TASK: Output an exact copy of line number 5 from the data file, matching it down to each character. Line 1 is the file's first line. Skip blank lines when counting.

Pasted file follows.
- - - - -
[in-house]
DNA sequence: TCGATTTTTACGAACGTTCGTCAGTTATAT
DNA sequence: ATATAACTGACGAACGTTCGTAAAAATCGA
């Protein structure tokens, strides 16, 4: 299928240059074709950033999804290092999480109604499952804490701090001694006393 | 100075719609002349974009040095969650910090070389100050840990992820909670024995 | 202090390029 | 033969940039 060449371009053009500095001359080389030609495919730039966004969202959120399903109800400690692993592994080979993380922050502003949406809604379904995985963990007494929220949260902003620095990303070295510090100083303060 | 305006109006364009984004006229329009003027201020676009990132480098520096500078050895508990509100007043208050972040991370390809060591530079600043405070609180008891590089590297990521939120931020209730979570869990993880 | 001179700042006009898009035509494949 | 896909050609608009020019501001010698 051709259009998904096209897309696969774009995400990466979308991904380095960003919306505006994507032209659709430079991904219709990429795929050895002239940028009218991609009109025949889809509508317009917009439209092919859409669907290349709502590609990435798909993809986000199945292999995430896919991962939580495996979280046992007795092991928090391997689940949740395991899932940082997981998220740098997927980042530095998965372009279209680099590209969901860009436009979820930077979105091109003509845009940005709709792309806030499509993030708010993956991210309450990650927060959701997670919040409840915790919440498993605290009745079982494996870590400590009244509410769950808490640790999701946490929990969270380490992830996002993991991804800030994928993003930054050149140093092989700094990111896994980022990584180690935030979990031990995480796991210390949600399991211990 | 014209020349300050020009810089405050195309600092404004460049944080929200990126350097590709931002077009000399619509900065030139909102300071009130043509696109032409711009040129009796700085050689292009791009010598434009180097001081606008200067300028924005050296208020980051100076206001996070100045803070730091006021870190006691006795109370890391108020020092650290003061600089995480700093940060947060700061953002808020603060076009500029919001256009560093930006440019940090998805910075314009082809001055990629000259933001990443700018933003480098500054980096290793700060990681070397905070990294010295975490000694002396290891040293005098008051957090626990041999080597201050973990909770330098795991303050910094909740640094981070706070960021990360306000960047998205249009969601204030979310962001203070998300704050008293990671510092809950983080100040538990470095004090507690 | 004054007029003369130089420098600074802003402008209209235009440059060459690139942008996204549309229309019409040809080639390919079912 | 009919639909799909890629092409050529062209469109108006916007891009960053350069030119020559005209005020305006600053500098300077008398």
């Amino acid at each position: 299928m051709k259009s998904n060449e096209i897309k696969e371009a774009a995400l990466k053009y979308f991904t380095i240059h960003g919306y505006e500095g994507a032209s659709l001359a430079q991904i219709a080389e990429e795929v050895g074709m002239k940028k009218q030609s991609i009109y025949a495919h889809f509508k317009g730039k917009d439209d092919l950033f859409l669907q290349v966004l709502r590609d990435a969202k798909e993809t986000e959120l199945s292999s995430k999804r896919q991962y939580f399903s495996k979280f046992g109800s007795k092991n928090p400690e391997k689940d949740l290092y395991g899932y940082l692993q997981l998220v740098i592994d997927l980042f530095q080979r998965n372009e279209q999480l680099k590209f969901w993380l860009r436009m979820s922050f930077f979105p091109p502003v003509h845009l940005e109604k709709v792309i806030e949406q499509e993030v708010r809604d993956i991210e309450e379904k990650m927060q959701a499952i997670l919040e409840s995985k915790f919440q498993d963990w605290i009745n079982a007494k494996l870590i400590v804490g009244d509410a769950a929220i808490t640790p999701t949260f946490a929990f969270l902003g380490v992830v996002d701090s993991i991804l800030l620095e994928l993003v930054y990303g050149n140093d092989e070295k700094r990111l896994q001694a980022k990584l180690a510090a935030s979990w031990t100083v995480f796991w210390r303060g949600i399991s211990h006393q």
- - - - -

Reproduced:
């Amino acid at each position: 299928m051709k259009s998904n060449e096209i897309k696969e371009a774009a995400l990466k053009y979308f991904t380095i240059h960003g919306y505006e500095g994507a032209s659709l001359a430079q991904i219709a080389e990429e795929v050895g074709m002239k940028k009218q030609s991609i009109y025949a495919h889809f509508k317009g730039k917009d439209d092919l950033f859409l669907q290349v966004l709502r590609d990435a969202k798909e993809t986000e959120l199945s292999s995430k999804r896919q991962y939580f399903s495996k979280f046992g109800s007795k092991n928090p400690e391997k689940d949740l290092y395991g899932y940082l692993q997981l998220v740098i592994d997927l980042f530095q080979r998965n372009e279209q999480l680099k590209f969901w993380l860009r436009m979820s922050f930077f979105p091109p502003v003509h845009l940005e109604k709709v792309i806030e949406q499509e993030v708010r809604d993956i991210e309450e379904k990650m927060q959701a499952i997670l919040e409840s995985k915790f919440q498993d963990w605290i009745n079982a007494k494996l870590i400590v804490g009244d509410a769950a929220i808490t640790p999701t949260f946490a929990f969270l902003g380490v992830v996002d701090s993991i991804l800030l620095e994928l993003v930054y990303g050149n140093d092989e070295k700094r990111l896994q001694a980022k990584l180690a510090a935030s979990w031990t100083v995480f796991w210390r303060g949600i399991s211990h006393q």